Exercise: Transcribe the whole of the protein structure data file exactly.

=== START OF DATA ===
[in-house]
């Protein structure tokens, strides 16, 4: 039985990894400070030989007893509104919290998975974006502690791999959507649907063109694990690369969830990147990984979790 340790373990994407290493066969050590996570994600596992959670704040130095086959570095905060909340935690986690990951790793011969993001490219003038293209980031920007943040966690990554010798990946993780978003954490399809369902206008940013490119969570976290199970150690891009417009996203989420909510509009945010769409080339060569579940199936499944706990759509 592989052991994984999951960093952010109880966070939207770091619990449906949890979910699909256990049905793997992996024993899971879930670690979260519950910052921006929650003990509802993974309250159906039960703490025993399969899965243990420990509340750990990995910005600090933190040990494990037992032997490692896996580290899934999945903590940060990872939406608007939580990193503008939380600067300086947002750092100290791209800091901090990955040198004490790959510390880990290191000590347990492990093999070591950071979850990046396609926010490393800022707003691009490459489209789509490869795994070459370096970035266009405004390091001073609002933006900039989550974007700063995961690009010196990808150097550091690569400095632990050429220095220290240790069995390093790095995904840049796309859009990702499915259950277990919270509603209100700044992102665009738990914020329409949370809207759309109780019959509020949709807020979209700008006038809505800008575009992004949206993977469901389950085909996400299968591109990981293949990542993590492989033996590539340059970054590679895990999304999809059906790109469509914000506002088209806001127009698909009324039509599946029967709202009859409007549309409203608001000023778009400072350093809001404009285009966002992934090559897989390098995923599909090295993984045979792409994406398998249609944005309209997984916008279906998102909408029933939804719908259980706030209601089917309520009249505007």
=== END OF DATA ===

[in-house]
């Protein structure tokens, strides 16, 4: 039985990894400070030989007893509104919290998975974006502690791999959507649907063109694990690369969830990147990984979790 340790373990994407290493066969050590996570994600596992959670704040130095086959570095905060909340935690986690990951790793011969993001490219003038293209980031920007943040966690990554010798990946993780978003954490399809369902206008940013490119969570976290199970150690891009417009996203989420909510509009945010769409080339060569579940199936499944706990759509 592989052991994984999951960093952010109880966070939207770091619990449906949890979910699909256990049905793997992996024993899971879930670690979260519950910052921006929650003990509802993974309250159906039960703490025993399969899965243990420990509340750990990995910005600090933190040990494990037992032997490692896996580290899934999945903590940060990872939406608007939580990193503008939380600067300086947002750092100290791209800091901090990955040198004490790959510390880990290191000590347990492990093999070591950071979850990046396609926010490393800022707003691009490459489209789509490869795994070459370096970035266009405004390091001073609002933006900039989550974007700063995961690009010196990808150097550091690569400095632990050429220095220290240790069995390093790095995904840049796309859009990702499915259950277990919270509603209100700044992102665009738990914020329409949370809207759309109780019959509020949709807020979209700008006038809505800008575009992004949206993977469901389950085909996400299968591109990981293949990542993590492989033996590539340059970054590679895990999304999809059906790109469509914000506002088209806001127009698909009324039509599946029967709202009859409007549309409203608001000023778009400072350093809001404009285009966002992934090559897989390098995923599909090295993984045979792409994406398998249609944005309209997984916008279906998102909408029933939804719908259980706030209601089917309520009249505007």